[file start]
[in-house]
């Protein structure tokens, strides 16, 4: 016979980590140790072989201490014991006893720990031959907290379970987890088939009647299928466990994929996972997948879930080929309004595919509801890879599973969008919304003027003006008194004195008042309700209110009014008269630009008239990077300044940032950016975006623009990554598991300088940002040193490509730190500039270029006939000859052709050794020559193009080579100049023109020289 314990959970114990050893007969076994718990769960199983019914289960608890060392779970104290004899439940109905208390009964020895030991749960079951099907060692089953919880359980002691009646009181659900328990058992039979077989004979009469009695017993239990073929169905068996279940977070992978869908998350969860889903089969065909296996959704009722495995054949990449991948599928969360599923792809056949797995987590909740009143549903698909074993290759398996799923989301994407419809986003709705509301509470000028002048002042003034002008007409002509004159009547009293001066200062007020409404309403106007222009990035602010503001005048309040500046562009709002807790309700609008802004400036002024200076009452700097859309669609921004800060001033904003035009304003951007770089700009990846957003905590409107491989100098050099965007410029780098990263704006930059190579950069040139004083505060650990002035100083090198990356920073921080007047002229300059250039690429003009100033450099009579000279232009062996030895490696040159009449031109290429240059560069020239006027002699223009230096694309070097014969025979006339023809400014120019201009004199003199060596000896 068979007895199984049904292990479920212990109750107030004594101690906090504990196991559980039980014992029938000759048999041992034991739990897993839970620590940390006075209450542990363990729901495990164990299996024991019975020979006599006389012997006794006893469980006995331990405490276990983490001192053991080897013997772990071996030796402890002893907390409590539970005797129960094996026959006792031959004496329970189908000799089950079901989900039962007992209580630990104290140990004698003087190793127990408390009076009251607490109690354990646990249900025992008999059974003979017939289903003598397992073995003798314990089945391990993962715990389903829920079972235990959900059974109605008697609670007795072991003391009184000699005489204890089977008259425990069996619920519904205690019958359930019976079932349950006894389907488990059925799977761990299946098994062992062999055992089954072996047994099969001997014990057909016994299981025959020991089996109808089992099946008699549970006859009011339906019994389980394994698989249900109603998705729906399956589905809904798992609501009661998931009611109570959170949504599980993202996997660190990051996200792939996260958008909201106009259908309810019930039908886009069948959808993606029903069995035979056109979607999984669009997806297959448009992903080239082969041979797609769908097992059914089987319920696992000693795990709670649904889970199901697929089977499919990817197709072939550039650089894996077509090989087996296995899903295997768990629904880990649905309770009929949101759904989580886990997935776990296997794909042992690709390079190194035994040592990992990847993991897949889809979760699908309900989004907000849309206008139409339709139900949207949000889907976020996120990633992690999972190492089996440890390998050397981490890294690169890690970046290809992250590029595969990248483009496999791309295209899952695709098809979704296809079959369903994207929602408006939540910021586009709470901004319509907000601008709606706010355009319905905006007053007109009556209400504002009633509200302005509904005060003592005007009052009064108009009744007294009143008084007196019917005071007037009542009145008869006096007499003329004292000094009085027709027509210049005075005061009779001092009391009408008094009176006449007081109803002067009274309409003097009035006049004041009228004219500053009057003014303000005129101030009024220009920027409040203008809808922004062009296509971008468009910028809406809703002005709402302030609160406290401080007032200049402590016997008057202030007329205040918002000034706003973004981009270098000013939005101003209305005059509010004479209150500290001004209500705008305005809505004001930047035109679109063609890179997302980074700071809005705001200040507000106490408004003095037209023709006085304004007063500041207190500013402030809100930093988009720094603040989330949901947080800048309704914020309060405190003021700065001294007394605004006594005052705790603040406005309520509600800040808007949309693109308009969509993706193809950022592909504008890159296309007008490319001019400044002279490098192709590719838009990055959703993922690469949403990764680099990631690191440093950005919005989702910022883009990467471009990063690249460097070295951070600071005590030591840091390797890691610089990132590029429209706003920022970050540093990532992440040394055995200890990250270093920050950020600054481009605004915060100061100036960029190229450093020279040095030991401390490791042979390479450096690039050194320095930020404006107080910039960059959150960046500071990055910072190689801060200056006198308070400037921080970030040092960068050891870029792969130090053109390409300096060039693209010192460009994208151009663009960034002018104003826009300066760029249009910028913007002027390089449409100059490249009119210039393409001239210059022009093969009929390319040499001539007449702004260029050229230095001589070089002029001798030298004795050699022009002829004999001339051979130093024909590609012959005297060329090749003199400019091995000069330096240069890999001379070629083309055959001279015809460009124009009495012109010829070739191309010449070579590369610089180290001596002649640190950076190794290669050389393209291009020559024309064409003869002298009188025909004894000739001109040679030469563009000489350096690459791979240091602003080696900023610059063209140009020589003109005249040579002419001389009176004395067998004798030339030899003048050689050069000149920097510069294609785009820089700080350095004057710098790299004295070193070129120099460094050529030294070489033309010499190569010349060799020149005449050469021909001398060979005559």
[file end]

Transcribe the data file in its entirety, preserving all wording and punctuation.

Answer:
[in-house]
């Protein structure tokens, strides 16, 4: 016979980590140790072989201490014991006893720990031959907290379970987890088939009647299928466990994929996972997948879930080929309004595919509801890879599973969008919304003027003006008194004195008042309700209110009014008269630009008239990077300044940032950016975006623009990554598991300088940002040193490509730190500039270029006939000859052709050794020559193009080579100049023109020289 314990959970114990050893007969076994718990769960199983019914289960608890060392779970104290004899439940109905208390009964020895030991749960079951099907060692089953919880359980002691009646009181659900328990058992039979077989004979009469009695017993239990073929169905068996279940977070992978869908998350969860889903089969065909296996959704009722495995054949990449991948599928969360599923792809056949797995987590909740009143549903698909074993290759398996799923989301994407419809986003709705509301509470000028002048002042003034002008007409002509004159009547009293001066200062007020409404309403106007222009990035602010503001005048309040500046562009709002807790309700609008802004400036002024200076009452700097859309669609921004800060001033904003035009304003951007770089700009990846957003905590409107491989100098050099965007410029780098990263704006930059190579950069040139004083505060650990002035100083090198990356920073921080007047002229300059250039690429003009100033450099009579000279232009062996030895490696040159009449031109290429240059560069020239006027002699223009230096694309070097014969025979006339023809400014120019201009004199003199060596000896 068979007895199984049904292990479920212990109750107030004594101690906090504990196991559980039980014992029938000759048999041992034991739990897993839970620590940390006075209450542990363990729901495990164990299996024991019975020979006599006389012997006794006893469980006995331990405490276990983490001192053991080897013997772990071996030796402890002893907390409590539970005797129960094996026959006792031959004496329970189908000799089950079901989900039962007992209580630990104290140990004698003087190793127990408390009076009251607490109690354990646990249900025992008999059974003979017939289903003598397992073995003798314990089945391990993962715990389903829920079972235990959900059974109605008697609670007795072991003391009184000699005489204890089977008259425990069996619920519904205690019958359930019976079932349950006894389907488990059925799977761990299946098994062992062999055992089954072996047994099969001997014990057909016994299981025959020991089996109808089992099946008699549970006859009011339906019994389980394994698989249900109603998705729906399956589905809904798992609501009661998931009611109570959170949504599980993202996997660190990051996200792939996260958008909201106009259908309810019930039908886009069948959808993606029903069995035979056109979607999984669009997806297959448009992903080239082969041979797609769908097992059914089987319920696992000693795990709670649904889970199901697929089977499919990817197709072939550039650089894996077509090989087996296995899903295997768990629904880990649905309770009929949101759904989580886990997935776990296997794909042992690709390079190194035994040592990992990847993991897949889809979760699908309900989004907000849309206008139409339709139900949207949000889907976020996120990633992690999972190492089996440890390998050397981490890294690169890690970046290809992250590029595969990248483009496999791309295209899952695709098809979704296809079959369903994207929602408006939540910021586009709470901004319509907000601008709606706010355009319905905006007053007109009556209400504002009633509200302005509904005060003592005007009052009064108009009744007294009143008084007196019917005071007037009542009145008869006096007499003329004292000094009085027709027509210049005075005061009779001092009391009408008094009176006449007081109803002067009274309409003097009035006049004041009228004219500053009057003014303000005129101030009024220009920027409040203008809808922004062009296509971008468009910028809406809703002005709402302030609160406290401080007032200049402590016997008057202030007329205040918002000034706003973004981009270098000013939005101003209305005059509010004479209150500290001004209500705008305005809505004001930047035109679109063609890179997302980074700071809005705001200040507000106490408004003095037209023709006085304004007063500041207190500013402030809100930093988009720094603040989330949901947080800048309704914020309060405190003021700065001294007394605004006594005052705790603040406005309520509600800040808007949309693109308009969509993706193809950022592909504008890159296309007008490319001019400044002279490098192709590719838009990055959703993922690469949403990764680099990631690191440093950005919005989702910022883009990467471009990063690249460097070295951070600071005590030591840091390797890691610089990132590029429209706003920022970050540093990532992440040394055995200890990250270093920050950020600054481009605004915060100061100036960029190229450093020279040095030991401390490791042979390479450096690039050194320095930020404006107080910039960059959150960046500071990055910072190689801060200056006198308070400037921080970030040092960068050891870029792969130090053109390409300096060039693209010192460009994208151009663009960034002018104003826009300066760029249009910028913007002027390089449409100059490249009119210039393409001239210059022009093969009929390319040499001539007449702004260029050229230095001589070089002029001798030298004795050699022009002829004999001339051979130093024909590609012959005297060329090749003199400019091995000069330096240069890999001379070629083309055959001279015809460009124009009495012109010829070739191309010449070579590369610089180290001596002649640190950076190794290669050389393209291009020559024309064409003869002298009188025909004894000739001109040679030469563009000489350096690459791979240091602003080696900023610059063209140009020589003109005249040579002419001389009176004395067998004798030339030899003048050689050069000149920097510069294609785009820089700080350095004057710098790299004295070193070129120099460094050529030294070489033309010499190569010349060799020149005449050469021909001398060979005559």